Tuesday, June 18, 2013

Will NCLB Become SAS?

A few weeks back I received an email from Senator Harkin's office announcing that he was introducing the Strengthening America's Schools Act, which is designed in essence to replace the No Child Left Behind Act (NCLB). Senator Harkin chairs the Senate Committee on Health, Education, Labor, and Pensions (HELP) that is responsible for federal policy. Most people are familiar with the focus on the accountability measures that accompany the NCLB legislation which mandates 100% proficiency by 2014. After the legislation was enacted in 2001, a benchmark proficiency level was established and each subsequent year that benchmark was raised until ultimately reaching 100%-which is on the horizon and will be the requirement for this next academic year. Schools that do not meet the benchmark for two consecutive years are placed on "The List" and designated as Schools in Need of Assistance (SINA). Once this designation is assigned, the school has to develop a plan to get off "The List". 

Up until the last couple of years, "The List" was reserved for larger metropolitan school districts. Those districts often times ended up with an unfair stigma because on the surface it appeared that the smaller schools were outperforming them. You see, part of the reporting requirement is to carefully scrutinize subgroup data. In small schools much of the subgroup data is too small to be statistically relevant so is discounted when it comes to measuring Adequate Yearly Progress (AYP), which is the metric used to determine "The List". 

As the trajectory increases every year (for the 2012-2013 school year the benchmark is 94%) subgroup data begins to factor in more with the smaller schools just by the sheer fact that the benchmark has increased to the point where the subgroup is larger than the total percent of expected proficiency.

In Hudson we have not been on "The List", but have been on the watch list a couple of times. Now the main question that we are in the process of answering is will we be on "The List" this year? Well, we don't know the answer to that yet but here is what we do know. The benchmark will require 94% of students to be proficient. In Hudson, we currently identify approximately 10% of students for special education (it is actually a little higher than that, but let's keep the number simple). It is common for special education students not to have achieved proficiency. Let me give you one quick illustration. In one of our grades, 97.06% of students who are served in the general education classroom are proficient. That is compared to 25% proficiency for special education students served in that same grade.When you look at that grade in total, 89.47% are proficient. If you have ever heard of the term 'achievement gap' that is what we are talking about. So to combat those numbers and try to close that gap we provide intensive instruction to our special education students, develop RTI lessons, and offer other additional services that may even include summer school. And that is not the only place where an achievement gap is prevalent! We also look at the poverty rate, which hovers between 21-26%. Again in one of our metrics, that gap is 96.30% and 44.44% respectively.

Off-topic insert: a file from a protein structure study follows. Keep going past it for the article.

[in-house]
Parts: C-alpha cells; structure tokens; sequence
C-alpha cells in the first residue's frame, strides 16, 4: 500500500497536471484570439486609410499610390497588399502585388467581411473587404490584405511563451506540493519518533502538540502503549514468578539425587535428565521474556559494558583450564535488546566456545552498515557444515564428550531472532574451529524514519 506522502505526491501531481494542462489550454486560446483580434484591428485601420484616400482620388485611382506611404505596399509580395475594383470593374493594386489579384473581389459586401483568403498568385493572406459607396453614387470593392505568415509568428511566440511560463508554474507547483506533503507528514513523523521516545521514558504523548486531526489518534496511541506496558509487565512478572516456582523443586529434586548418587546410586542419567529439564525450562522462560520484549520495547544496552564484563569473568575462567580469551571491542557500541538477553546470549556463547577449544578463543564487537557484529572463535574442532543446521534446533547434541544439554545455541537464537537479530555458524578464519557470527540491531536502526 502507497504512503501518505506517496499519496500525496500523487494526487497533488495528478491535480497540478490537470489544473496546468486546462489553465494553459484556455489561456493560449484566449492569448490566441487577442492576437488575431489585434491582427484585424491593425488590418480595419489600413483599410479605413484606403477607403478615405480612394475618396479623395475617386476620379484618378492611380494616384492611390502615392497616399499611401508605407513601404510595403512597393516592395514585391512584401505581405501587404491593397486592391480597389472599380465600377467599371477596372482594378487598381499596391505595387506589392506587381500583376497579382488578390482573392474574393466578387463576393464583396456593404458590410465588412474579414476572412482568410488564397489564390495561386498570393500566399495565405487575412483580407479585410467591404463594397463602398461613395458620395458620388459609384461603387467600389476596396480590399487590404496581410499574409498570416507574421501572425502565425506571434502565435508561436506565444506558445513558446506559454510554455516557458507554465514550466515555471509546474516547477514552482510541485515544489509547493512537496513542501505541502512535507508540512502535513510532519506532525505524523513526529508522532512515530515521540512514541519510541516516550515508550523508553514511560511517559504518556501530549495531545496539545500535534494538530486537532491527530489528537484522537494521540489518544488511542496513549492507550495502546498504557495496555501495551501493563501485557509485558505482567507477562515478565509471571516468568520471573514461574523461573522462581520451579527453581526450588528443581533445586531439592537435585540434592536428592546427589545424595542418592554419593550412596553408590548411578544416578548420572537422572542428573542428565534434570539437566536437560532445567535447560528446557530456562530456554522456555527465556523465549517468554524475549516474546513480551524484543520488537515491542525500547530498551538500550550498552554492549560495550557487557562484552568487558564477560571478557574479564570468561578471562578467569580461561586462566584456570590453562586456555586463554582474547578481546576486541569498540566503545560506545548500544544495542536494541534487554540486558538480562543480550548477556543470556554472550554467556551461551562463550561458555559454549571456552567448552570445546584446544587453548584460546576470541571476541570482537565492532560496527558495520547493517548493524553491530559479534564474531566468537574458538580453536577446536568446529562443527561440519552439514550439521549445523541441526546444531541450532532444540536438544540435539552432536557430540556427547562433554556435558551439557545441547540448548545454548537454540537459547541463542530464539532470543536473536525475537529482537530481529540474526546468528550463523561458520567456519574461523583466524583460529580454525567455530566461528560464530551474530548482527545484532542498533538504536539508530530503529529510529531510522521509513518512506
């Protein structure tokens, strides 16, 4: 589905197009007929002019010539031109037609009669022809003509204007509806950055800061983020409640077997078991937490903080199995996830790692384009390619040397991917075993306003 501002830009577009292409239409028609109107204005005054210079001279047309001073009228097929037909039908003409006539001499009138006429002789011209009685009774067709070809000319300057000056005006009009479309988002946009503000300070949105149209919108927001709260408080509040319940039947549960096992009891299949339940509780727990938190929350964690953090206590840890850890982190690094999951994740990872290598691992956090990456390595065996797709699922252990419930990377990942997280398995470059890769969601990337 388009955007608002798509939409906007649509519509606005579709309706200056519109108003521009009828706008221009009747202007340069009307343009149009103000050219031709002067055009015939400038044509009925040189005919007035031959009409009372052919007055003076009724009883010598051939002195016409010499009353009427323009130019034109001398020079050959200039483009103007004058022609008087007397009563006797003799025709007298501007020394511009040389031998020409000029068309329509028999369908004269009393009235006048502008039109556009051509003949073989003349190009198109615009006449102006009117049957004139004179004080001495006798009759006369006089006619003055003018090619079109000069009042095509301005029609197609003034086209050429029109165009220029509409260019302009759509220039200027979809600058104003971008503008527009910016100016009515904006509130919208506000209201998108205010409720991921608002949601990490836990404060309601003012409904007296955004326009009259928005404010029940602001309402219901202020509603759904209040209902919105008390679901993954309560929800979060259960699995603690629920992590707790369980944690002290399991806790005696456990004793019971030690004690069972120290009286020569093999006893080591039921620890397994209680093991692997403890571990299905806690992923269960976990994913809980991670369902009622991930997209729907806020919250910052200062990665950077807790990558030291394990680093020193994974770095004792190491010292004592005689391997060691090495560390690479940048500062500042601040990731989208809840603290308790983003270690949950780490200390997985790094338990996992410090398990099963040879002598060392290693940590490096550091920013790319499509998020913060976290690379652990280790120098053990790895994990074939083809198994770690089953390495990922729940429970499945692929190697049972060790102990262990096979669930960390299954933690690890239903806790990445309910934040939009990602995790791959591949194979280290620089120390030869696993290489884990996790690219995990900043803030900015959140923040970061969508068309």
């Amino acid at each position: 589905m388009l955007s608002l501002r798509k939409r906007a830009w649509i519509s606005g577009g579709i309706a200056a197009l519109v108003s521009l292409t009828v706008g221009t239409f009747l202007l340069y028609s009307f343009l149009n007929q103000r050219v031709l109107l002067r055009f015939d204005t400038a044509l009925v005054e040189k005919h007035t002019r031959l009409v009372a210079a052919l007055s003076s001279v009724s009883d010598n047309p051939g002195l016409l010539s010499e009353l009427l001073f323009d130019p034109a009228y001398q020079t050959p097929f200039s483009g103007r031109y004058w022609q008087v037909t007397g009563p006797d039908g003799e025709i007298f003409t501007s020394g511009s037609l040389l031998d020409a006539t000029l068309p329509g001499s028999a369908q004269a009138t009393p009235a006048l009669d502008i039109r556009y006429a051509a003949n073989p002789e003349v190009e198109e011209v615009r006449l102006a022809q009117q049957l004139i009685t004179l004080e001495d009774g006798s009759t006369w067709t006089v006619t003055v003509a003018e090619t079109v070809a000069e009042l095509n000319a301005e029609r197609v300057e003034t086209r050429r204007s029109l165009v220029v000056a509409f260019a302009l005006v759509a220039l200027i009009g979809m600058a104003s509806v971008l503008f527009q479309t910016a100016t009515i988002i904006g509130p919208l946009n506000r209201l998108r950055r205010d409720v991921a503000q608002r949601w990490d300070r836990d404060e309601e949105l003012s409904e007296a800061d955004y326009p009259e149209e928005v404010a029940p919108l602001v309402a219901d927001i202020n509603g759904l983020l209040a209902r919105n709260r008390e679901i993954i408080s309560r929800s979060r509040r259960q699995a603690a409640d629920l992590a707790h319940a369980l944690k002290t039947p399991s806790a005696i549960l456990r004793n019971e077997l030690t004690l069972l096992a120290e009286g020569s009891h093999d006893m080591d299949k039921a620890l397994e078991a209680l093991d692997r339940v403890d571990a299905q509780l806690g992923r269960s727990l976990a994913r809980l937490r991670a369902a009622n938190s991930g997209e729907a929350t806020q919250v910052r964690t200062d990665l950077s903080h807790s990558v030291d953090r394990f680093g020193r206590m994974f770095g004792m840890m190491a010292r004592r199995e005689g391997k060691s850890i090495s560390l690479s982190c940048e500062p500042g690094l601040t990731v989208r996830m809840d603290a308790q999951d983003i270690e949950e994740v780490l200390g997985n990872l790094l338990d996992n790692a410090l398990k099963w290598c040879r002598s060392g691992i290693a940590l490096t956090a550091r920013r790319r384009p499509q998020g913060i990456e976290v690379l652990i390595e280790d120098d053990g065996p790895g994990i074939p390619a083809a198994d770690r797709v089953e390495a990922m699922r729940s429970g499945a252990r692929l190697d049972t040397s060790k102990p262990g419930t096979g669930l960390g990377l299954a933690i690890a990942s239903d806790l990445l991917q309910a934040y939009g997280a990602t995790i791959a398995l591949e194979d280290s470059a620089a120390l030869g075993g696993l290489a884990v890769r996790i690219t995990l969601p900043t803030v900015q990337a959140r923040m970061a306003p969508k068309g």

There are a couple of other variables that must be considered such as whether or not the student was in the district for the Full Academic Year (FAY), but that gives a flavor of how "The List" is calculated. 

So this brings me full circle back to the opening with Senator Harkin's announcement that he has introduced the Strengthening America's Schools Act. The language in his announcement (and in all policymakers) has been unsympathetic to the shortcomings of NCLB, saying it "...ultimately led to lower standards, a more narrow curriculum, and an inflexible 'one size fits all' approach to school improvement.....placing unfair pressures on teachers to 'teach to the test', and a punitive model'. When there are 496 Iowa schools on "The List" during the 2012-2013 school year one cannot help but wonder if it is the schools that are falling short, or if it is the legislation that has fallen short.

Well, the update is that the legislation was passed through the committee last week so it would appear to be headed for a full hearing in the Senate. The challenge is that it was passed out of the committee on a straight party line vote. Without bipartisan support the legislation would appear to be doomed even though it stands a reasonable chance of making it out of the Senate and into the House. 

I wish they would hurry...2014 is only 6 months away.

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